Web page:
Obama’s decision to send 1,200 National Guard troops to patrol the border is regarded as insufficient by conservatives and even the mainstream media. But it’s also alienating his liberal base, the New York Times explains, as immigration advocates are peeved:
[Obama] has confounded allies who say he is squandering his chance to address it in a comprehensive way. …
They said that in focusing first on border security, Mr. Obama might be giving up his best leverage for winning approval of broader but more politically contentious steps to address the status of the millions of immigrants already in the United States illegally, and the needs of employers who rely on their labor.
“I’m trying to reconcile the stated belief of this president when he was a candidate, what he has said publicly — as recently as a naturalization ceremony last month — and what his actions are,” said Angela Kelley, vice president for immigration policy at the Center for American Progress, a left-leaning organization that is a close ally of the Obama administration. “I think there’s a big gap there.”
She shouldn’t spend much time on that endeavor. There’s a very long list of broken campaign promises, she must know. Moreover, the fact that this interest in immigration is only coming up now should clue Kelley in to the president’s underwhelming interest in fighting a touchy legislative battle on this issue. (“Since the beginning of his presidency, Mr. Obama has been dogged by questions about his commitment to immigration legislation that would provide a path to citizenship for the estimated 12 million people who are living in this country without legal documentation.”)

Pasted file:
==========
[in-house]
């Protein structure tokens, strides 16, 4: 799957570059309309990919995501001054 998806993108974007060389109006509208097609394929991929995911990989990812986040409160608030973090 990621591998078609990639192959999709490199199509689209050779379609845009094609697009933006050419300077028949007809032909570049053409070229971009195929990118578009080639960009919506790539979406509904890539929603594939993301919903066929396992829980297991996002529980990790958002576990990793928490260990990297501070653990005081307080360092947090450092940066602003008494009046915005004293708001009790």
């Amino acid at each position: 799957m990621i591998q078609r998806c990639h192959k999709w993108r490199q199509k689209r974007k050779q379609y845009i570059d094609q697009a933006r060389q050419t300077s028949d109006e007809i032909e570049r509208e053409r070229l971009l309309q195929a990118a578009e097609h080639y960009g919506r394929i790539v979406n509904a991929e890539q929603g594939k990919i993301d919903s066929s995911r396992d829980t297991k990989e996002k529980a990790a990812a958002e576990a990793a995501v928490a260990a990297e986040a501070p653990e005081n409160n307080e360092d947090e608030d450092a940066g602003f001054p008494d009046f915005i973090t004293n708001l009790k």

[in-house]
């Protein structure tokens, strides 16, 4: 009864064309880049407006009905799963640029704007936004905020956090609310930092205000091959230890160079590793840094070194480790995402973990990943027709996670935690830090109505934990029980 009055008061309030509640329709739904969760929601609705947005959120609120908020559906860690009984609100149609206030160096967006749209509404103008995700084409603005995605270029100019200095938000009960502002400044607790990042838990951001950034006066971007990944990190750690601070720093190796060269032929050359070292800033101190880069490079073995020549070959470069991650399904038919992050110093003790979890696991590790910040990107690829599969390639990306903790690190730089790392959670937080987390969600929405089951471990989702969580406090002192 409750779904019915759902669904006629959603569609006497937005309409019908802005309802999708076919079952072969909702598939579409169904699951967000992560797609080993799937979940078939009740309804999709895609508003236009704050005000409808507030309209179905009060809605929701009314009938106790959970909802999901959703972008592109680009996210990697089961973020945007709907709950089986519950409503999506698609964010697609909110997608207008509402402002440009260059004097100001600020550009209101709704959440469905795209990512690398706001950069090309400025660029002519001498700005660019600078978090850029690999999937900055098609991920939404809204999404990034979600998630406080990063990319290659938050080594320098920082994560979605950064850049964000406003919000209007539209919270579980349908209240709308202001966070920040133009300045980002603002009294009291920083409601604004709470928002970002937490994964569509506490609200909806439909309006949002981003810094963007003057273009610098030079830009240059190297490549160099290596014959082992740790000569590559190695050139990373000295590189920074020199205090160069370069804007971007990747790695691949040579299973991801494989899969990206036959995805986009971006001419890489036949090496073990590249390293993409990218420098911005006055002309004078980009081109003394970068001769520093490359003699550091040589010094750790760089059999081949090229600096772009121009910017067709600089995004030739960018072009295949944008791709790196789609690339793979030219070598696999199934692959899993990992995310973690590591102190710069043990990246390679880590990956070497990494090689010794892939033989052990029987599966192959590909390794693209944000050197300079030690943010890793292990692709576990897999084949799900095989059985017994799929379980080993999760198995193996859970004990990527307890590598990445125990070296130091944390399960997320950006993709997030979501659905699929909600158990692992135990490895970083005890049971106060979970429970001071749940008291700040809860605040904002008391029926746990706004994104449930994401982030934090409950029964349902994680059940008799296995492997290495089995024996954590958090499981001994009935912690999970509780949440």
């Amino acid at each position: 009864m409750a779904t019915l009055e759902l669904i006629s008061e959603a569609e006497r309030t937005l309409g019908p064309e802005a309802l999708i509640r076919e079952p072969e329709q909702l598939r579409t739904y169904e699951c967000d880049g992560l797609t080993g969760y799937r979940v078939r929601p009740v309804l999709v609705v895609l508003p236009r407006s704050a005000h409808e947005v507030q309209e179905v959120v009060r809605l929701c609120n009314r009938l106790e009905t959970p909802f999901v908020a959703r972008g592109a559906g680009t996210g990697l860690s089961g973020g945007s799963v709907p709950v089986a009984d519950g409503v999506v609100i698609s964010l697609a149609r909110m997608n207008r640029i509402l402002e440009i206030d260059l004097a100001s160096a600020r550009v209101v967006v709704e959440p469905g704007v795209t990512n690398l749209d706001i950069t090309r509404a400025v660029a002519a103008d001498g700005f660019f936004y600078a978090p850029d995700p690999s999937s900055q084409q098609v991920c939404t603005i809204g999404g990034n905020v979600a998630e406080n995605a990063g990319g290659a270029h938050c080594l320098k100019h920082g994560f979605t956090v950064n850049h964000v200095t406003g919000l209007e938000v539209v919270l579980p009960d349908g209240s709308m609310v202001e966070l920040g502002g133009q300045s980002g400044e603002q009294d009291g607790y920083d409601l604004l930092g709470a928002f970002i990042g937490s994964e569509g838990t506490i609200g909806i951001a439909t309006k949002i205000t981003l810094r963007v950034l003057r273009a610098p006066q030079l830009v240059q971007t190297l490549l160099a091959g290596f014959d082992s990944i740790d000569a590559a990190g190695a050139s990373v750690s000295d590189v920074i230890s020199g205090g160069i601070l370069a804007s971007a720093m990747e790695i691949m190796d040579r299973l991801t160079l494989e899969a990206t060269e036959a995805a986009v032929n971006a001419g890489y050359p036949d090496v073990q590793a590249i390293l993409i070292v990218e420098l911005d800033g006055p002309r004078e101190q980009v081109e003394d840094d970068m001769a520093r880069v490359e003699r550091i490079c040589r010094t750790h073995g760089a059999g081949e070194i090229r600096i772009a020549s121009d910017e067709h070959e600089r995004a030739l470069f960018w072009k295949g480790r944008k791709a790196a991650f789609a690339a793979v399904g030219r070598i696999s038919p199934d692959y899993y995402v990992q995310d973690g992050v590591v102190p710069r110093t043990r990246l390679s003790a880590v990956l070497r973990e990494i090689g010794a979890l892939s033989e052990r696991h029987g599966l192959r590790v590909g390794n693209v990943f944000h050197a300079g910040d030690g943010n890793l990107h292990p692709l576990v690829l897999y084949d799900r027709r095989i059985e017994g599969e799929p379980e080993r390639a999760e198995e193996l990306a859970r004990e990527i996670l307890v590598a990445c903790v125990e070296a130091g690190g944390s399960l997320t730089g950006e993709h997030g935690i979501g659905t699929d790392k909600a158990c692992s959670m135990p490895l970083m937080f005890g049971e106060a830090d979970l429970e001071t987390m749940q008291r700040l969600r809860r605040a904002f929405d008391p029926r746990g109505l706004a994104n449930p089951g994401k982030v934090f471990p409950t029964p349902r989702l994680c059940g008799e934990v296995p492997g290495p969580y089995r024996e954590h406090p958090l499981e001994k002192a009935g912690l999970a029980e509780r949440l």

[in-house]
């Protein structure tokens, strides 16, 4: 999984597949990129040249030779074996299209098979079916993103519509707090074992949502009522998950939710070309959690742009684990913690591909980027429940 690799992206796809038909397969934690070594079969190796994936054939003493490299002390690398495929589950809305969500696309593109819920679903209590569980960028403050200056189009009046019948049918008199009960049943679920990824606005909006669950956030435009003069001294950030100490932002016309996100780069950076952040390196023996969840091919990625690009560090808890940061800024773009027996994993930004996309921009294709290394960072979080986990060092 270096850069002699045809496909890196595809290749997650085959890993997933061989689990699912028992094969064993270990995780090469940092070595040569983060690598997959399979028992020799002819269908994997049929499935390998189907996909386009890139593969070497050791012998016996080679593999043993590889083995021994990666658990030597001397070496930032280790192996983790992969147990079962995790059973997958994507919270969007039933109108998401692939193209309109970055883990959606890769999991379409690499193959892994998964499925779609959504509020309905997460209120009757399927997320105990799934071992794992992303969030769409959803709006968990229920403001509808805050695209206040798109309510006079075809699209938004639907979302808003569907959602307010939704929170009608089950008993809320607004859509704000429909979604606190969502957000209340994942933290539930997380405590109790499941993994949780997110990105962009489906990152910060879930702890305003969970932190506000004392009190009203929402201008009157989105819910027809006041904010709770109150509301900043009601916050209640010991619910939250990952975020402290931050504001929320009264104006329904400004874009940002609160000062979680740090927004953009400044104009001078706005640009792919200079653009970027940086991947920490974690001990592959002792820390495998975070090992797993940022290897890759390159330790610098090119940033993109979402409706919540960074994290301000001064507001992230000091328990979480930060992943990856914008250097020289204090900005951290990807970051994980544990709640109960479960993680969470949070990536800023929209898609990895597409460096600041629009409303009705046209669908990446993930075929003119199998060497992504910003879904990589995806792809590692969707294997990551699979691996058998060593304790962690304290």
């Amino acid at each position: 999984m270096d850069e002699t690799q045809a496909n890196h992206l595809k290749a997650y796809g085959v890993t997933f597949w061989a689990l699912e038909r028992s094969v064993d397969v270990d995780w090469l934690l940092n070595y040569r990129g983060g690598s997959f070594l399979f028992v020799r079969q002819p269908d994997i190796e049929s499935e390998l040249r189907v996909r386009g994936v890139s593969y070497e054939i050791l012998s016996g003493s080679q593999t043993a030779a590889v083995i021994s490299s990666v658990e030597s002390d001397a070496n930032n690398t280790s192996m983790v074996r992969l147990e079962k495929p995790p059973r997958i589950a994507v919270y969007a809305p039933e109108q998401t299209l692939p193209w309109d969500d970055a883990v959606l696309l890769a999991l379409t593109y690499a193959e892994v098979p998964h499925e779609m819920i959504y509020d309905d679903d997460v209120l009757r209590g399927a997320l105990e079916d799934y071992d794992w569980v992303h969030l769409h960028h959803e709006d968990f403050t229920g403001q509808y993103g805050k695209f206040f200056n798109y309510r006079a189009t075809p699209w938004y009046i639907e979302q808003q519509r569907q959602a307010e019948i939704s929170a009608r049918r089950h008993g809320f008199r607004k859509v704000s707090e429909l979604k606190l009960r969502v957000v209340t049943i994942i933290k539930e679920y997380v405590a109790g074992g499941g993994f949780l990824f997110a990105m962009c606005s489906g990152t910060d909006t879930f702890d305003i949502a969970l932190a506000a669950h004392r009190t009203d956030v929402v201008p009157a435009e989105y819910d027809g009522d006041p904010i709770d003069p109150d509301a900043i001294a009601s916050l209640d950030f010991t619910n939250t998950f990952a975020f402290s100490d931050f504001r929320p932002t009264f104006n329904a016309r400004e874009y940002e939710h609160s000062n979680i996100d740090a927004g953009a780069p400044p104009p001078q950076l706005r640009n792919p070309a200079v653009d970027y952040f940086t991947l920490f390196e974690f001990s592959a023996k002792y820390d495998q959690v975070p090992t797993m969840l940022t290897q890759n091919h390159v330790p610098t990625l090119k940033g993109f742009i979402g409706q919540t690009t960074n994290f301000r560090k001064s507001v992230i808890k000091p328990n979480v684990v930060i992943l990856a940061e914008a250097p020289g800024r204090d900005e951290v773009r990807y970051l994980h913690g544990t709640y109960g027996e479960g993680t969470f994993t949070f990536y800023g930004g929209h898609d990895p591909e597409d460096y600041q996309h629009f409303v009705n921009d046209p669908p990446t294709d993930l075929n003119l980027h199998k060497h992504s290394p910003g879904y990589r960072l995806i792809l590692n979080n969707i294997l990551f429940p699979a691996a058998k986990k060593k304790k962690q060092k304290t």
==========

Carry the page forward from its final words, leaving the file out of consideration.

This is not unlike the ObamaCare battle. He managed to infuriate conservatives and independents and also turn off many on the left who were only interested in reform if they got the public option. And it’s not all that different from his dilemma on Israel. He bashed Israel to the delight of Israel’s Arab neighbors while freaking out his Jewish supporters, whom he now must “charm.” The result is that many Jews still don’t trust him, and he’s also disappointing his Palestinian friends.
It’s quite a knack to alienate voters along the entire political spectrum. But Obama is showing how it can be done. It starts with running as a blank slate and allowing opposing groups to believe the president will be “with them.” Add in lots of insincere rhetoric, a lack of governing skills, and a tone deafness to the electorate, and you have a president whose approval ratings continue to plunge.